George Mizer, Peter Banks’ long-time manager and friend, is sharing a touching tribute video honoring the founding Yes guitarist on the one-year anniversary of his early passing. Stream it here!
Post Tagged with: "Yes"
Olias of Sunhillow, Jon Anderson’s utterly unique 1976 solo debut, was always meant to be listened to completely — and at very high volumes. With its fantastical storylines (a flaxen hero, the promise of a better day, some seriously weird outer space stuff) and enveloping soundscapes, the former Yes frontman created a rich and rewarding world unto itself.
Billy Sherwood, who worked with Yes as a touring musician, studio mixer, producer and then as a full-time member across the 1990s, has returned to the fold as a second engineer on their on-going new studio project.
A thoroughly great movie, Almost Famous is set in the early 1970s and revolves around the adventures of a teenage music journalist and a rock band called Stillwater.
Since Jon Anderson recovered from a series of ailments that led to his split with Yes, he’s been a fixture on the road — but only as a solo act, or in a duo format with former bandmate Rick Wakeman. That could be changing in 2014.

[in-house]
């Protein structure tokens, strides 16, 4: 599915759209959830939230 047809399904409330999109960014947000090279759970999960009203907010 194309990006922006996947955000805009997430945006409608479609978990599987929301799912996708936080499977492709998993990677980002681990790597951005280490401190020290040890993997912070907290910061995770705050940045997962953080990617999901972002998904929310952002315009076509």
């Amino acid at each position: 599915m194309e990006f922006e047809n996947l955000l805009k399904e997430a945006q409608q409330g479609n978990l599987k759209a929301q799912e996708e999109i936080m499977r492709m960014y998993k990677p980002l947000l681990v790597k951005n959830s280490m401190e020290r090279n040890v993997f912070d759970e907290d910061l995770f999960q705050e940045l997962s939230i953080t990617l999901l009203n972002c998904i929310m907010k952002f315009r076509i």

During the tour for Yes’ early-1980s blockbuster 90125, Jon Anderson found himself driving with a young filmmaker who was at work on a documentary about the group. He suggested that Anderson stop to see Spinal Tap at a local movie theater, and something amazing happened.
Geoff Downes better be wearing comfortable shoes, because he’s going to be on the run in 2014. The busy keyboardist just finished a new album with Asia, and is in sessions for another with Yes
Roy Thomas Baker, best known for producing Queen and Journey, is collaborating with Yes on its new studio album. Members of the group have uploaded photographs from the sessions — and a neon-shoed Baker appears in several.
Chris Squire says Yes will be at work on a new studio album through February, with songwriting contributions expected from current frontman Jon Davison. That’s not the only change, however, as Yes will probably be missing one key contributor.
Jon Davison’s heavy workload with Yes has kept him busy crisscrossing the globe performing a trio of the band’s 1970s-era albums. So where does that leave Glass Hammer?